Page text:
Be watchful of ticks this year, as more are predicted to carry viruses.

Scientists have already said an unusually large abundance of acorns in the northeast two years ago fueled a population boom of white-footed mice last year. Dozens of ticks can attach to a single rodent, feed on its blood and acquire the bacteria that causes Lyme disease.

Now, many are concerned about Powassan virus (POW), associated with fever, vomiting, seizures and memory loss. About half of survivors have permanent neurological symptoms and 10% of all cases are fatal, according to the Centers for Disease Control and Prevention. Symptoms usually show up one week or a month after the tick bite. No vaccines or medications are available to treat or prevent the virus infection, the CDC reports.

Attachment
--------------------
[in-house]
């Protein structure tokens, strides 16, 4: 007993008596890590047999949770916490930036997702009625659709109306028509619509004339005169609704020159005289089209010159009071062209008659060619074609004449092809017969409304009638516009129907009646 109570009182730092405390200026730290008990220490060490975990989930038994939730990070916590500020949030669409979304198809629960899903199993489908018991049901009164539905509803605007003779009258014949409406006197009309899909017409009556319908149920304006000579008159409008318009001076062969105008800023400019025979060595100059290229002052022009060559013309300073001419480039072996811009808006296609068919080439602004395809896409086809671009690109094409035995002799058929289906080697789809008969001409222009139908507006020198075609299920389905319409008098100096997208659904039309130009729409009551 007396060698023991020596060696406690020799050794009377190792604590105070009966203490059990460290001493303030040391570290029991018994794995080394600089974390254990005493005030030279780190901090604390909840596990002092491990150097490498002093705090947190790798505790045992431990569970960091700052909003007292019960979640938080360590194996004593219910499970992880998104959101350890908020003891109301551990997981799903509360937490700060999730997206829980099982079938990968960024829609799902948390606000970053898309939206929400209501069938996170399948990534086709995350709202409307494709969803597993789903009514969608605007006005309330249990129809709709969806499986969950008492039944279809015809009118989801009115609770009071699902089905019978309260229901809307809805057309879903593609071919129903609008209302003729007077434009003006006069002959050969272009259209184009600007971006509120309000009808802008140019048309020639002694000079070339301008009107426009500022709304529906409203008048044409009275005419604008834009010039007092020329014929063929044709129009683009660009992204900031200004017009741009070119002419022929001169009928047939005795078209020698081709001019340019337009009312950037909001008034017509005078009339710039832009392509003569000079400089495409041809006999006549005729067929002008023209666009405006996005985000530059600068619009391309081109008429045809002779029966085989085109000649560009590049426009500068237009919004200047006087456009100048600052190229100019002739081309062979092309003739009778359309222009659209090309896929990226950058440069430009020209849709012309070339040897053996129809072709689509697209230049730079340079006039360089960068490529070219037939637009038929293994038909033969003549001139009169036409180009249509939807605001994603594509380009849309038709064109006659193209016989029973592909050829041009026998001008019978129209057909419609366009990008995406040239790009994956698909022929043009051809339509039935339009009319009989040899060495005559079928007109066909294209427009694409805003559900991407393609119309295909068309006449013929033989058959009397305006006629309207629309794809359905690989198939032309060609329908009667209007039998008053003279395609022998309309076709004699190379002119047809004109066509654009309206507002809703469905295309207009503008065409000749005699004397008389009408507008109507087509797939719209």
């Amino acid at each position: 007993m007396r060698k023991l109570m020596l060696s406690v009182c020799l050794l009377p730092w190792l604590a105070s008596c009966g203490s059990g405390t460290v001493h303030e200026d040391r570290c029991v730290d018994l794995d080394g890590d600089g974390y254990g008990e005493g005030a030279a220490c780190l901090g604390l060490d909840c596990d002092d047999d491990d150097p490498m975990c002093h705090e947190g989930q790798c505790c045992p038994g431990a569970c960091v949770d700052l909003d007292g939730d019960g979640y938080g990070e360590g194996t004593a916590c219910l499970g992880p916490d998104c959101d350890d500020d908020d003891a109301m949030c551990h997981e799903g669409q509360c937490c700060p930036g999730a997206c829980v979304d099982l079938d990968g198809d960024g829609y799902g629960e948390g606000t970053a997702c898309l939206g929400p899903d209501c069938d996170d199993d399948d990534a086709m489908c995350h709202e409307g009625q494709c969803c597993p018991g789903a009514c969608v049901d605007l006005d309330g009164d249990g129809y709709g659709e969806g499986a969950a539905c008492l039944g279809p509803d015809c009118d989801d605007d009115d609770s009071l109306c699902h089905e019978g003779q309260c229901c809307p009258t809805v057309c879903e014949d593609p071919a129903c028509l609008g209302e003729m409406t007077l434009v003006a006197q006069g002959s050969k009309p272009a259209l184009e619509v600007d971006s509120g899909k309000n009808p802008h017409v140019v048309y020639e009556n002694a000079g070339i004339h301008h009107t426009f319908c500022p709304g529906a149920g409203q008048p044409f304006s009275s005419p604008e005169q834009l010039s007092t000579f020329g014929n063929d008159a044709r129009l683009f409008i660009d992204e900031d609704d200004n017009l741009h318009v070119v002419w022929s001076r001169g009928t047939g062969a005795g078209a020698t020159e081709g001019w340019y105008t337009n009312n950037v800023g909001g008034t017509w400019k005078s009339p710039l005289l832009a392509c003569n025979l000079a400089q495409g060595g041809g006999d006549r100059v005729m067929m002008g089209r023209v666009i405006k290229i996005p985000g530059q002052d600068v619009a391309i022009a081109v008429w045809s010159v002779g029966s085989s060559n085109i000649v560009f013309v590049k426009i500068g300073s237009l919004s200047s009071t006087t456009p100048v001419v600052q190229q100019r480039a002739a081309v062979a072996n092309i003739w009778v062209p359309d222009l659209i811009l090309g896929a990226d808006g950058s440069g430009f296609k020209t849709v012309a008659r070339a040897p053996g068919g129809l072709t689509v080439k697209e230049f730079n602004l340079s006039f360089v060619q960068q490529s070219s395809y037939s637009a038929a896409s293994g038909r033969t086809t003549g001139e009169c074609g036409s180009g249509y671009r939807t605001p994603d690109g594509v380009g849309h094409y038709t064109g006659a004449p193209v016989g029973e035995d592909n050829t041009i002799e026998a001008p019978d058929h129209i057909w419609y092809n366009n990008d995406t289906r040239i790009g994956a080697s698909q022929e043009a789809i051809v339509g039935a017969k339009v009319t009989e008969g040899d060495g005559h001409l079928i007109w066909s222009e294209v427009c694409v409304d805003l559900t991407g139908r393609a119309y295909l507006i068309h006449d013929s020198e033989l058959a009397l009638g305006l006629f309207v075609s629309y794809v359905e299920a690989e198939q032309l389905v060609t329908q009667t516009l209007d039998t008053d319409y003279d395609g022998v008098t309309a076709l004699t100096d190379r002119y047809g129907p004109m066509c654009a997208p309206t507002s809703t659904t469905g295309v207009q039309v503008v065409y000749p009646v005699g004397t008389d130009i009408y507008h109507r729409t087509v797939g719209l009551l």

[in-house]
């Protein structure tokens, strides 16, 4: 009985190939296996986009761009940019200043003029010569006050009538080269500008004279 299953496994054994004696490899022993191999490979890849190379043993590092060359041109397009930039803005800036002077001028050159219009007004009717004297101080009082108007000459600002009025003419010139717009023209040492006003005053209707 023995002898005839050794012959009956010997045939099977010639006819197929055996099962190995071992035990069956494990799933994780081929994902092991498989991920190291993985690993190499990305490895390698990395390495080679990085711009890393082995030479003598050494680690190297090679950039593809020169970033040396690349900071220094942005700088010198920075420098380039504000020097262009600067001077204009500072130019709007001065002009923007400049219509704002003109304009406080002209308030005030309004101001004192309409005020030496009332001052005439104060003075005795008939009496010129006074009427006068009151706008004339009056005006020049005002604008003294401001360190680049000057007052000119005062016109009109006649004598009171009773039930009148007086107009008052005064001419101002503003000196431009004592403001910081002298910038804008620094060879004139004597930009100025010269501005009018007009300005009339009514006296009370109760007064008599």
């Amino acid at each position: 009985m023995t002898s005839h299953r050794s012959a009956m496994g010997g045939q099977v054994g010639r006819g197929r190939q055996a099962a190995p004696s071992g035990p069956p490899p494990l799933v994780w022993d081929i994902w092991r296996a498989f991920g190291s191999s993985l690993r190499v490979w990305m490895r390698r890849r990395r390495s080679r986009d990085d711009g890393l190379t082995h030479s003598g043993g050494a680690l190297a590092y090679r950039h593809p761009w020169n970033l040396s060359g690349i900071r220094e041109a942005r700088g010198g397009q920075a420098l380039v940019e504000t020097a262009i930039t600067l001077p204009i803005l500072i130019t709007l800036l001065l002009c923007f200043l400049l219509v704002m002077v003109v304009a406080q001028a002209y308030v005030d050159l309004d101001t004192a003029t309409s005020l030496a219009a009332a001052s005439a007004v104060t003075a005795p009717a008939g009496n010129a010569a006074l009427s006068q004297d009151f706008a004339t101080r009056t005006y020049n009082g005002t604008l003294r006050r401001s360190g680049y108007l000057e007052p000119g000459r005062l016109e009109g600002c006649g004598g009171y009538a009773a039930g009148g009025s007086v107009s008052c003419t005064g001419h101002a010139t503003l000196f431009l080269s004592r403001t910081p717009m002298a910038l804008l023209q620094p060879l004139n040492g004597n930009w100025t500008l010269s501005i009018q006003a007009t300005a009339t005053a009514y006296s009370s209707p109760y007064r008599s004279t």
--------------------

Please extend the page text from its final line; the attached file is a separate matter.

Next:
About 75 cases of POW virus disease were reported in the United States, mostly in the northeastern and Great Lakes regions, over the past 10 years. 

Goudarz Molaei, a research scientist at the Connecticut Agricultural Experiment Station, told CNN he's seen "nearly 1,000 ticks" since April 1, a huge increase from the one to two per month he sees in the winter. The rise is attributed to two consecutive warm winters, CNN reports.

The best way to protect yourself from Powassan is to avoid contact with ticks by applying DEET repellents and staying away from wooded areas. The CDC recommends parents actively check children, especially hair, for ticks. 

Scott Fallon of The (Bergen County, N.J.) Record contributed to this report.